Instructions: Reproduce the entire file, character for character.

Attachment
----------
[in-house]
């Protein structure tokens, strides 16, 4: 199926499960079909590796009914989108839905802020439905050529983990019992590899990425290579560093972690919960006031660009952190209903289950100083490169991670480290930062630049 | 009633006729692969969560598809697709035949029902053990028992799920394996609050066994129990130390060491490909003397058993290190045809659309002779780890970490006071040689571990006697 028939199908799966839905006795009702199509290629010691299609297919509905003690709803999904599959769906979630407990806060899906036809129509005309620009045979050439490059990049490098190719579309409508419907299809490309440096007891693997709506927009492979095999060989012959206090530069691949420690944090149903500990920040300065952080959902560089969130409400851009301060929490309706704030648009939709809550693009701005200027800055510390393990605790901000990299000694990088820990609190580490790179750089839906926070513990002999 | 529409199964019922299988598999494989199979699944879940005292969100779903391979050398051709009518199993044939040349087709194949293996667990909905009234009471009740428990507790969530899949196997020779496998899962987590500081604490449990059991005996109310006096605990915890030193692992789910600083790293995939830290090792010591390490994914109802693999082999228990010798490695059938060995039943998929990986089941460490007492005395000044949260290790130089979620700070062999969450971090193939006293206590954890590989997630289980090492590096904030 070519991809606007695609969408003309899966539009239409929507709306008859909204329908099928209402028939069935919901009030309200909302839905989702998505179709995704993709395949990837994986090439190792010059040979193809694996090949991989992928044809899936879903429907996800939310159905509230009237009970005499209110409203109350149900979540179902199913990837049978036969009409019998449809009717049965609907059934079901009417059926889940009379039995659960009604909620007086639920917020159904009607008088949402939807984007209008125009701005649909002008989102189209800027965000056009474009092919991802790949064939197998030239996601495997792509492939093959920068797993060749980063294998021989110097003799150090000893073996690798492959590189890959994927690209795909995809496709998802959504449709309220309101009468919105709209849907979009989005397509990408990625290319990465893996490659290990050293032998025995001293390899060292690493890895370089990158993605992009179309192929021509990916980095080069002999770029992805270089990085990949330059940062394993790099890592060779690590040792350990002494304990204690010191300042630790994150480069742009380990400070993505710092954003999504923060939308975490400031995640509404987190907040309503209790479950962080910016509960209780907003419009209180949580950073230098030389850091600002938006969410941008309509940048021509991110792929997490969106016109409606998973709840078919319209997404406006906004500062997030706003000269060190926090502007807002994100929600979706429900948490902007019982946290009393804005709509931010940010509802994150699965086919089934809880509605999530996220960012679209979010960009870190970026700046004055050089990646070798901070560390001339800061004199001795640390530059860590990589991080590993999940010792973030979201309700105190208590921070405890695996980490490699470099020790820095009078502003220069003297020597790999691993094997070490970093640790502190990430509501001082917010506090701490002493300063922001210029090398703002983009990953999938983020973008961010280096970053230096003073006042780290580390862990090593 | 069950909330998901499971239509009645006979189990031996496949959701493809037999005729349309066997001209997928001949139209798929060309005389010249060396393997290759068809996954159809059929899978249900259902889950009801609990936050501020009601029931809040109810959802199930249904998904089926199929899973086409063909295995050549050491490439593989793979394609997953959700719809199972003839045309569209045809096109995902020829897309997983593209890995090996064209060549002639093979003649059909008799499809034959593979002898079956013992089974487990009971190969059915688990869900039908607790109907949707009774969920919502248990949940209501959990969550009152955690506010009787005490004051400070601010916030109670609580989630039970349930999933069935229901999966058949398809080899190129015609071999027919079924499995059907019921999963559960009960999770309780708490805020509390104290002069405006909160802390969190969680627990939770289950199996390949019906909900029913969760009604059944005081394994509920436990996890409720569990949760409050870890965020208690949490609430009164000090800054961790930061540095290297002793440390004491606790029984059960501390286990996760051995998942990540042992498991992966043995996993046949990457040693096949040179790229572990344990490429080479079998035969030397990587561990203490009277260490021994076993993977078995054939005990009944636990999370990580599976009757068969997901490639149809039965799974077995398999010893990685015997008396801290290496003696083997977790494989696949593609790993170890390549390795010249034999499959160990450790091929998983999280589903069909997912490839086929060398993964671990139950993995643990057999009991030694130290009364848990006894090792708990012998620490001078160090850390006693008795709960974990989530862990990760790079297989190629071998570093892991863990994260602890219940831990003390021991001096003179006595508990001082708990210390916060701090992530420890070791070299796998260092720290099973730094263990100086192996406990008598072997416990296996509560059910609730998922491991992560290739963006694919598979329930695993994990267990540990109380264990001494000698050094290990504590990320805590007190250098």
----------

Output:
[in-house]
């Protein structure tokens, strides 16, 4: 199926499960079909590796009914989108839905802020439905050529983990019992590899990425290579560093972690919960006031660009952190209903289950100083490169991670480290930062630049 | 009633006729692969969560598809697709035949029902053990028992799920394996609050066994129990130390060491490909003397058993290190045809659309002779780890970490006071040689571990006697 028939199908799966839905006795009702199509290629010691299609297919509905003690709803999904599959769906979630407990806060899906036809129509005309620009045979050439490059990049490098190719579309409508419907299809490309440096007891693997709506927009492979095999060989012959206090530069691949420690944090149903500990920040300065952080959902560089969130409400851009301060929490309706704030648009939709809550693009701005200027800055510390393990605790901000990299000694990088820990609190580490790179750089839906926070513990002999 | 529409199964019922299988598999494989199979699944879940005292969100779903391979050398051709009518199993044939040349087709194949293996667990909905009234009471009740428990507790969530899949196997020779496998899962987590500081604490449990059991005996109310006096605990915890030193692992789910600083790293995939830290090792010591390490994914109802693999082999228990010798490695059938060995039943998929990986089941460490007492005395000044949260290790130089979620700070062999969450971090193939006293206590954890590989997630289980090492590096904030 070519991809606007695609969408003309899966539009239409929507709306008859909204329908099928209402028939069935919901009030309200909302839905989702998505179709995704993709395949990837994986090439190792010059040979193809694996090949991989992928044809899936879903429907996800939310159905509230009237009970005499209110409203109350149900979540179902199913990837049978036969009409019998449809009717049965609907059934079901009417059926889940009379039995659960009604909620007086639920917020159904009607008088949402939807984007209008125009701005649909002008989102189209800027965000056009474009092919991802790949064939197998030239996601495997792509492939093959920068797993060749980063294998021989110097003799150090000893073996690798492959590189890959994927690209795909995809496709998802959504449709309220309101009468919105709209849907979009989005397509990408990625290319990465893996490659290990050293032998025995001293390899060292690493890895370089990158993605992009179309192929021509990916980095080069002999770029992805270089990085990949330059940062394993790099890592060779690590040792350990002494304990204690010191300042630790994150480069742009380990400070993505710092954003999504923060939308975490400031995640509404987190907040309503209790479950962080910016509960209780907003419009209180949580950073230098030389850091600002938006969410941008309509940048021509991110792929997490969106016109409606998973709840078919319209997404406006906004500062997030706003000269060190926090502007807002994100929600979706429900948490902007019982946290009393804005709509931010940010509802994150699965086919089934809880509605999530996220960012679209979010960009870190970026700046004055050089990646070798901070560390001339800061004199001795640390530059860590990589991080590993999940010792973030979201309700105190208590921070405890695996980490490699470099020790820095009078502003220069003297020597790999691993094997070490970093640790502190990430509501001082917010506090701490002493300063922001210029090398703002983009990953999938983020973008961010280096970053230096003073006042780290580390862990090593 | 069950909330998901499971239509009645006979189990031996496949959701493809037999005729349309066997001209997928001949139209798929060309005389010249060396393997290759068809996954159809059929899978249900259902889950009801609990936050501020009601029931809040109810959802199930249904998904089926199929899973086409063909295995050549050491490439593989793979394609997953959700719809199972003839045309569209045809096109995902020829897309997983593209890995090996064209060549002639093979003649059909008799499809034959593979002898079956013992089974487990009971190969059915688990869900039908607790109907949707009774969920919502248990949940209501959990969550009152955690506010009787005490004051400070601010916030109670609580989630039970349930999933069935229901999966058949398809080899190129015609071999027919079924499995059907019921999963559960009960999770309780708490805020509390104290002069405006909160802390969190969680627990939770289950199996390949019906909900029913969760009604059944005081394994509920436990996890409720569990949760409050870890965020208690949490609430009164000090800054961790930061540095290297002793440390004491606790029984059960501390286990996760051995998942990540042992498991992966043995996993046949990457040693096949040179790229572990344990490429080479079998035969030397990587561990203490009277260490021994076993993977078995054939005990009944636990999370990580599976009757068969997901490639149809039965799974077995398999010893990685015997008396801290290496003696083997977790494989696949593609790993170890390549390795010249034999499959160990450790091929998983999280589903069909997912490839086929060398993964671990139950993995643990057999009991030694130290009364848990006894090792708990012998620490001078160090850390006693008795709960974990989530862990990760790079297989190629071998570093892991863990994260602890219940831990003390021991001096003179006595508990001082708990210390916060701090992530420890070791070299796998260092720290099973730094263990100086192996406990008598072997416990296996509560059910609730998922491991992560290739963006694919598979329930695993994990267990540990109380264990001494000698050094290990504590990320805590007190250098």